An interesting phenomenon is that about 1/3 of people, when exposed to sudden light, especially sunlight, start to sneeze. Among the scientific fella, this phenomenon is known as photic sneeze reflex. It occurs in about 35 percent of the world population, making it very common. Although this genetic peculiarity is not yet fully explained by the scientific world, there is some scientific explanation behind it!


photic sneeze reflex

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Aristotle studied why some people sneeze when looking at the sun. He explained that it’s as a nose reflex, triggered by the sun’s heat. That the rapid warmth, felt by the nose, is what causes the photic sneeze reflex.

Francis Bacon also studied this reflex. He thought that the sudden exposure to sunlight causes tears in the eyes, which successively irritate the nose and provoke sneezing.

Scientific Explanation Of Photic Sneeze Reflex

When talking about photic sneeze reflex, modern science has its own opinion as well. Research shows that sneezing happens too fast after being exposed to light, to be the result of tears. This is when neurology takes its turn in explaining the phenomenon. Namely, many experts agree that when people get exposed to direct light, some wires cross inside their brains, triggering the photic sneeze reflex.

Sneeze is an involuntary air expulsion from the nose and the mouth, caused by a nose irritation. This irritation is felt by the trigeminal nerve, which is a cranial nerve, responsible for the motor control and sensation of the face. It’s located right next to the optic nerve, which senses the light signals that enter through the retina. The theory is that when the optic nerve sends signals to the brain to tighten the retina, due to the sudden exposure to light, some of those signals are also sensed by the trigeminal nerve. When sent to the brain by the trigeminal nerve, these signals are mistaken and incorrectly processed as a nose irritation. Thence the sneeze.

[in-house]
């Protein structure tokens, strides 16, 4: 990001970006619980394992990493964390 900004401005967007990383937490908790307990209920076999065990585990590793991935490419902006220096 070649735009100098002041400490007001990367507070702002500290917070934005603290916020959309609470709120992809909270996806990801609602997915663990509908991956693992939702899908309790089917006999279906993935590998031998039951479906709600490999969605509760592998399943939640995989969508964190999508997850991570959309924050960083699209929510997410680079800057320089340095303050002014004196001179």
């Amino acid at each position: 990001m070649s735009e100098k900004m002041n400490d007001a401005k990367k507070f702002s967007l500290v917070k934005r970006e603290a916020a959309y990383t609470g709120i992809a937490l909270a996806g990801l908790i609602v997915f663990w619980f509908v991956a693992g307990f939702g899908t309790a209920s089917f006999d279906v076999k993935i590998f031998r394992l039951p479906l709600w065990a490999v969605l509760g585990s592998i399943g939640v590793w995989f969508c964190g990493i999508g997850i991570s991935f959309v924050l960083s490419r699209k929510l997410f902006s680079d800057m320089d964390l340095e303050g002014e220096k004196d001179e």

Aristotle’s and Bacon’s theories were not entirely wrong. This sneezing phenomenon is indeed connected to the nose!

An interesting fact here is the hereditary factor. Namely, if one parent sneezes when looking at bright light, about half of the offspring will experience the same.

The photic sneeze reflex is not related to any pathological conditions. Thus, scientists don’t spend too much time on confirming its exact cause with scientific evidence. So, if you sneeze when exposed to a sudden light source, don’t worry. It’s nothing harmful and about a third of the world population is doing just the same!

Reference:
Looking at the Sun Can Trigger a Sneeze